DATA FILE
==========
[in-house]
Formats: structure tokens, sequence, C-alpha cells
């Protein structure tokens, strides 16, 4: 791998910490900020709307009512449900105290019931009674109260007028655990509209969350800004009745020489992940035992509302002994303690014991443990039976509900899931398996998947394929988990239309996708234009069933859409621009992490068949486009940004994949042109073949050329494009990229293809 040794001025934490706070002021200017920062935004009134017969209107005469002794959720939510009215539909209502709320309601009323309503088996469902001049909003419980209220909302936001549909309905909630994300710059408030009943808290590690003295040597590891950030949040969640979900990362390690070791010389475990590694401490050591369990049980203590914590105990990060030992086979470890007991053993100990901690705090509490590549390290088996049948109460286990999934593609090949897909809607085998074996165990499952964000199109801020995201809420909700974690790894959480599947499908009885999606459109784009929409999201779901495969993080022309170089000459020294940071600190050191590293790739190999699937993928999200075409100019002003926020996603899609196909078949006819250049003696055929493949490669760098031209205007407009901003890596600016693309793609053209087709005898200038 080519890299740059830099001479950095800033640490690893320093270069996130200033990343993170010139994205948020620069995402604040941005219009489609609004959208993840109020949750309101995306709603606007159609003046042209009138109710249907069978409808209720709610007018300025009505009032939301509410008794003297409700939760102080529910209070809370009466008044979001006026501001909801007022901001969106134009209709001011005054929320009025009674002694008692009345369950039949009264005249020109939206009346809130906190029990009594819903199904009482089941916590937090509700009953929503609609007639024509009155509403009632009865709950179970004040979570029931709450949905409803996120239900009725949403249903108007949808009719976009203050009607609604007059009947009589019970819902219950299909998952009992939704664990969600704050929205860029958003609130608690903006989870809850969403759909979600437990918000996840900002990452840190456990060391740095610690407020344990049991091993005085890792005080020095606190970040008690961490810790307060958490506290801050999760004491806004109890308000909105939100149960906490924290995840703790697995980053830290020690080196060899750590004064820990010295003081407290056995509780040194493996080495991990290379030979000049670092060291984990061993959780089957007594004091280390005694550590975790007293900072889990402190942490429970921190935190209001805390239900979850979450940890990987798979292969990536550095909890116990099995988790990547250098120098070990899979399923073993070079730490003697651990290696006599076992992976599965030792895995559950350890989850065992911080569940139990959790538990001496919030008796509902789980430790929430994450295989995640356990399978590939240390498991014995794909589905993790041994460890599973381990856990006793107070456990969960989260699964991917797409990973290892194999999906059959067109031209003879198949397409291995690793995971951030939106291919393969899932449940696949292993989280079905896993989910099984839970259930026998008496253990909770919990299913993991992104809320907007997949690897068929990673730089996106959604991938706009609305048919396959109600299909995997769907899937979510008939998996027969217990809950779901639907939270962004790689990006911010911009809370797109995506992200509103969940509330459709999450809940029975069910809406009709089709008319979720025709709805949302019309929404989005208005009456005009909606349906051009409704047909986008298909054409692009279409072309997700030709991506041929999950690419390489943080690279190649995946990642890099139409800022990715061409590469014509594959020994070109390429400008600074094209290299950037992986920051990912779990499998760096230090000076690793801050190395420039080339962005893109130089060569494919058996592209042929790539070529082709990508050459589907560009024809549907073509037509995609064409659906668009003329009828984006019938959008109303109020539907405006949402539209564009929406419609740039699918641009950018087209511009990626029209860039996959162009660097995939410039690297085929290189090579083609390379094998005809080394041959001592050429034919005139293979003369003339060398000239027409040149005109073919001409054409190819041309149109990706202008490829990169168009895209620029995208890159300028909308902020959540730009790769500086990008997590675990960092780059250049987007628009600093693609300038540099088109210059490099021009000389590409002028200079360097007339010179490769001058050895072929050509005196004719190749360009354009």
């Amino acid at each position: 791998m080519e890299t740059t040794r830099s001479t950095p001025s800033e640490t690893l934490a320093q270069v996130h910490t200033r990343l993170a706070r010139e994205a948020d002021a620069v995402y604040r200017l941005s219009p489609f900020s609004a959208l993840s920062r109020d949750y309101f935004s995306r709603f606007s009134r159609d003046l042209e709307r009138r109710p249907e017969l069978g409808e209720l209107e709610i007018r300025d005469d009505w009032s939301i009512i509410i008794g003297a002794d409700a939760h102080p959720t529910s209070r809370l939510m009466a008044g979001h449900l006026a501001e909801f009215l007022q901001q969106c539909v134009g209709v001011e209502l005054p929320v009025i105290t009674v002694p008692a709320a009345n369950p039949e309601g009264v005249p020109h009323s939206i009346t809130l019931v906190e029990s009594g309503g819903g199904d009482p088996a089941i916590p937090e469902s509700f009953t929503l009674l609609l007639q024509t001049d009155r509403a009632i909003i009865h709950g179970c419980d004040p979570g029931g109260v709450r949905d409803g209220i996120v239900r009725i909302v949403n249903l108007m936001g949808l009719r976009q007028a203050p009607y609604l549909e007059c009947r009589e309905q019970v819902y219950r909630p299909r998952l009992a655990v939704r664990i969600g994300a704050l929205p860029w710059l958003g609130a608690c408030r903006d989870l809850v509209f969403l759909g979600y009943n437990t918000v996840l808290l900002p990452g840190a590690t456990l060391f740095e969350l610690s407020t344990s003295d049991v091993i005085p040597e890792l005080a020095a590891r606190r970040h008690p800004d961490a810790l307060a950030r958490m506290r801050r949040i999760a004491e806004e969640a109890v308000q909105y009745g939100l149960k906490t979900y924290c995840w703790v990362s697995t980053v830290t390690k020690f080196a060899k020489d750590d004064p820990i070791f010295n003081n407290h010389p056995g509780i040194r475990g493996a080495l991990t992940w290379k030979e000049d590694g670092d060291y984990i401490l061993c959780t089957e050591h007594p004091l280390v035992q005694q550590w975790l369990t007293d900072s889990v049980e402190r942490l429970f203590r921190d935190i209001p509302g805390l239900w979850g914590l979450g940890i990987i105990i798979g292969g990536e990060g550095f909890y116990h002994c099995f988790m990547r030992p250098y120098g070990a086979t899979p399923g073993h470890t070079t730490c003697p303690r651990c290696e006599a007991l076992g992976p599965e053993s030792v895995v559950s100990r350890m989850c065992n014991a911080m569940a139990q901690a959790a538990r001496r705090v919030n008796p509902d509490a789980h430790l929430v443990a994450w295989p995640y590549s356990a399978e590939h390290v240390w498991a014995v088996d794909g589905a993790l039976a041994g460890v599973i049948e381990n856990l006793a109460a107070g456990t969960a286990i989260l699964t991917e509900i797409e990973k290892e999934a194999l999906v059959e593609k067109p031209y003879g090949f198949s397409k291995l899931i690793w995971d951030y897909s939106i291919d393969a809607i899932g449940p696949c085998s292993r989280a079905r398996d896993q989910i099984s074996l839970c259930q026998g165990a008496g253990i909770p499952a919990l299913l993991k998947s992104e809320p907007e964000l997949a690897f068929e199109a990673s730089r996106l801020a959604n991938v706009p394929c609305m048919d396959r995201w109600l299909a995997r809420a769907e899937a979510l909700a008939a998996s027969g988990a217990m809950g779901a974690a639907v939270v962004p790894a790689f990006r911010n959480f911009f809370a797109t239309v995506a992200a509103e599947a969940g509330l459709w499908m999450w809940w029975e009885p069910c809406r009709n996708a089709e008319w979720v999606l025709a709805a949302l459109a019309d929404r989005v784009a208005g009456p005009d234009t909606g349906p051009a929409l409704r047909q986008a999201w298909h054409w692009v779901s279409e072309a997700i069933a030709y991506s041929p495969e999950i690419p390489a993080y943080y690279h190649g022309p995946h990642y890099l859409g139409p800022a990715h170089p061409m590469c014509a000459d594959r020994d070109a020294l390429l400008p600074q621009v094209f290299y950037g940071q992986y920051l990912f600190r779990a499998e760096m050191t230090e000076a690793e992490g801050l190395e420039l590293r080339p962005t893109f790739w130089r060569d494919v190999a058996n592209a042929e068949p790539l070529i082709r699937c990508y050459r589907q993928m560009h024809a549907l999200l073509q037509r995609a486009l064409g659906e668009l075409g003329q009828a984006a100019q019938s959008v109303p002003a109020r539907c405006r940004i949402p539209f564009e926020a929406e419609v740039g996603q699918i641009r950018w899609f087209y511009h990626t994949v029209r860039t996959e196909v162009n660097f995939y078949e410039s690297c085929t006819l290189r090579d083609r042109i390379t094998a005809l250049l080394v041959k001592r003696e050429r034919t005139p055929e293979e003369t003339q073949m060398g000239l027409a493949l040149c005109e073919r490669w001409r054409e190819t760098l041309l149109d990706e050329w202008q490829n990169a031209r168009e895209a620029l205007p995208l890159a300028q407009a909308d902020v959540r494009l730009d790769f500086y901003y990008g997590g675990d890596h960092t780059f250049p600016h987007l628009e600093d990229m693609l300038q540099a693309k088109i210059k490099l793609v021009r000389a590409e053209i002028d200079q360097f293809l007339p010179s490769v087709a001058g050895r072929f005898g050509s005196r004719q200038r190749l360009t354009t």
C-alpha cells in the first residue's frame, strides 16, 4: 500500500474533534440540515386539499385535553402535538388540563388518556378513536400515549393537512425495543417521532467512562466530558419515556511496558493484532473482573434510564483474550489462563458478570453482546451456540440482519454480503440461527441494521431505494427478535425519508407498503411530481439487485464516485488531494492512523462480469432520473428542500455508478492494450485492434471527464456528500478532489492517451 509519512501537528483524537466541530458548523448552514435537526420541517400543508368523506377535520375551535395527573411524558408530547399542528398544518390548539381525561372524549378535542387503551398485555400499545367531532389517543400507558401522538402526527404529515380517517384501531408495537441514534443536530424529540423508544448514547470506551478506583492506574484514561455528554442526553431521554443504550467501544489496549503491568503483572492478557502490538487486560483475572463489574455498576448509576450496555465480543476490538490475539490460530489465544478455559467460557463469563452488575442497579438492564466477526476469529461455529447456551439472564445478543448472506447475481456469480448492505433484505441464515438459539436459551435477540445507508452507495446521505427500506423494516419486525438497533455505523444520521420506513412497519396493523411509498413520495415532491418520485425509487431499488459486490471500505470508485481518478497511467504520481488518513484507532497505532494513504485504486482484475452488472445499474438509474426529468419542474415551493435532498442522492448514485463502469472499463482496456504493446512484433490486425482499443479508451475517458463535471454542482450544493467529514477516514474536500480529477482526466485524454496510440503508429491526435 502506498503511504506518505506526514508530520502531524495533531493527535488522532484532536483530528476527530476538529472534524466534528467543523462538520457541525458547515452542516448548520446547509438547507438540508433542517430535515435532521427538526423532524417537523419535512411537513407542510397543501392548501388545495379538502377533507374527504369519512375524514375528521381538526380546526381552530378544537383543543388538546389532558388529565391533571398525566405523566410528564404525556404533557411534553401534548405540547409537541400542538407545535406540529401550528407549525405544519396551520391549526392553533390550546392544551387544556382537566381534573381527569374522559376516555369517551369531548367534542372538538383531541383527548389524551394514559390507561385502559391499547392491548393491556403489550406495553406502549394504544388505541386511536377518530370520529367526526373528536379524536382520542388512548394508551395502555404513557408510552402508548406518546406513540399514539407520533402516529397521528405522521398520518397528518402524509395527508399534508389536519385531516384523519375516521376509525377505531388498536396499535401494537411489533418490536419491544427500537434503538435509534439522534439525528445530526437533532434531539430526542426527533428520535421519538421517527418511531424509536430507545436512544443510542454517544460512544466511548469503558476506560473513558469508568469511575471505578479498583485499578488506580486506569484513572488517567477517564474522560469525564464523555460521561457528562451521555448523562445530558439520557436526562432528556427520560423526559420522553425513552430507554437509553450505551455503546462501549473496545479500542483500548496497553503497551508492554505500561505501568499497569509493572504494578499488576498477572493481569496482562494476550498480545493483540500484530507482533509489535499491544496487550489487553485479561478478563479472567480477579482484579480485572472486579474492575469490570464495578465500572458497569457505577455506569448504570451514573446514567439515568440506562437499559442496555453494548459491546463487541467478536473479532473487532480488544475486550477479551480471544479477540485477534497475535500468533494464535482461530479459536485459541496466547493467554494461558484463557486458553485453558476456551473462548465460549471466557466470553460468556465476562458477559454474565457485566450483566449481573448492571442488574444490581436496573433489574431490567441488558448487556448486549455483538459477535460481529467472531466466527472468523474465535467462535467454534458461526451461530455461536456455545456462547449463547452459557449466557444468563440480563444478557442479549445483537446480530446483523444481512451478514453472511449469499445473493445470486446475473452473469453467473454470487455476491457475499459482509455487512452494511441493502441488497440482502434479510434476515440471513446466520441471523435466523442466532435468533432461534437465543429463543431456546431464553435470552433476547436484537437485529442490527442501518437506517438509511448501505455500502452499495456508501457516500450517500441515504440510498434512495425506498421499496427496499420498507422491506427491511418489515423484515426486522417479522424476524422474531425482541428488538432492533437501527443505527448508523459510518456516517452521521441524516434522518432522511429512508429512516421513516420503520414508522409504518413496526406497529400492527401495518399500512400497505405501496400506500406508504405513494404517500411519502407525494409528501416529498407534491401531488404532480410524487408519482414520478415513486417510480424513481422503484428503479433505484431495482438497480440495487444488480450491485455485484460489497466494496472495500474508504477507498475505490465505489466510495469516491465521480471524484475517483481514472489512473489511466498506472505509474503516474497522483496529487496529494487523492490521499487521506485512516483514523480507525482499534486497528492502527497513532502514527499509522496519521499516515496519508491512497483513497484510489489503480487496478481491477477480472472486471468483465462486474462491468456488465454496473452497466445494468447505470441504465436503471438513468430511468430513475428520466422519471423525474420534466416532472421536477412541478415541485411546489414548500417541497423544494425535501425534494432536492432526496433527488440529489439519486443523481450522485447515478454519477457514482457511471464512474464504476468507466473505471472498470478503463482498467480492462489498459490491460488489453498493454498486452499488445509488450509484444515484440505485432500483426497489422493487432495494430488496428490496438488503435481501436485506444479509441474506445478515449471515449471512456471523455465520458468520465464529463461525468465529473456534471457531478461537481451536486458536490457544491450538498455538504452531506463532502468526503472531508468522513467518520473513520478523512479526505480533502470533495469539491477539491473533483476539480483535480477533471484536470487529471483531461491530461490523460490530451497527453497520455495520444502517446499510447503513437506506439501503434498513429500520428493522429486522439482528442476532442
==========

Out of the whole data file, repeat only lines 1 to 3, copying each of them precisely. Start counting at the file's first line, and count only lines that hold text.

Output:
[in-house]
Formats: structure tokens, sequence, C-alpha cells
């Protein structure tokens, strides 16, 4: 791998910490900020709307009512449900105290019931009674109260007028655990509209969350800004009745020489992940035992509302002994303690014991443990039976509900899931398996998947394929988990239309996708234009069933859409621009992490068949486009940004994949042109073949050329494009990229293809 040794001025934490706070002021200017920062935004009134017969209107005469002794959720939510009215539909209502709320309601009323309503088996469902001049909003419980209220909302936001549909309905909630994300710059408030009943808290590690003295040597590891950030949040969640979900990362390690070791010389475990590694401490050591369990049980203590914590105990990060030992086979470890007991053993100990901690705090509490590549390290088996049948109460286990999934593609090949897909809607085998074996165990499952964000199109801020995201809420909700974690790894959480599947499908009885999606459109784009929409999201779901495969993080022309170089000459020294940071600190050191590293790739190999699937993928999200075409100019002003926020996603899609196909078949006819250049003696055929493949490669760098031209205007407009901003890596600016693309793609053209087709005898200038 080519890299740059830099001479950095800033640490690893320093270069996130200033990343993170010139994205948020620069995402604040941005219009489609609004959208993840109020949750309101995306709603606007159609003046042209009138109710249907069978409808209720709610007018300025009505009032939301509410008794003297409700939760102080529910209070809370009466008044979001006026501001909801007022901001969106134009209709001011005054929320009025009674002694008692009345369950039949009264005249020109939206009346809130906190029990009594819903199904009482089941916590937090509700009953929503609609007639024509009155509403009632009865709950179970004040979570029931709450949905409803996120239900009725949403249903108007949808009719976009203050009607609604007059009947009589019970819902219950299909998952009992939704664990969600704050929205860029958003609130608690903006989870809850969403759909979600437990918000996840900002990452840190456990060391740095610690407020344990049991091993005085890792005080020095606190970040008690961490810790307060958490506290801050999760004491806004109890308000909105939100149960906490924290995840703790697995980053830290020690080196060899750590004064820990010295003081407290056995509780040194493996080495991990290379030979000049670092060291984990061993959780089957007594004091280390005694550590975790007293900072889990402190942490429970921190935190209001805390239900979850979450940890990987798979292969990536550095909890116990099995988790990547250098120098070990899979399923073993070079730490003697651990290696006599076992992976599965030792895995559950350890989850065992911080569940139990959790538990001496919030008796509902789980430790929430994450295989995640356990399978590939240390498991014995794909589905993790041994460890599973381990856990006793107070456990969960989260699964991917797409990973290892194999999906059959067109031209003879198949397409291995690793995971951030939106291919393969899932449940696949292993989280079905896993989910099984839970259930026998008496253990909770919990299913993991992104809320907007997949690897068929990673730089996106959604991938706009609305048919396959109600299909995997769907899937979510008939998996027969217990809950779901639907939270962004790689990006911010911009809370797109995506992200509103969940509330459709999450809940029975069910809406009709089709008319979720025709709805949302019309929404989005208005009456005009909606349906051009409704047909986008298909054409692009279409072309997700030709991506041929999950690419390489943080690279190649995946990642890099139409800022990715061409590469014509594959020994070109390429400008600074094209290299950037992986920051990912779990499998760096230090000076690793801050190395420039080339962005893109130089060569494919058996592209042929790539070529082709990508050459589907560009024809549907073509037509995609064409659906668009003329009828984006019938959008109303109020539907405006949402539209564009929406419609740039699918641009950018087209511009990626029209860039996959162009660097995939410039690297085929290189090579083609390379094998005809080394041959001592050429034919005139293979003369003339060398000239027409040149005109073919001409054409190819041309149109990706202008490829990169168009895209620029995208890159300028909308902020959540730009790769500086990008997590675990960092780059250049987007628009600093693609300038540099088109210059490099021009000389590409002028200079360097007339010179490769001058050895072929050509005196004719190749360009354009």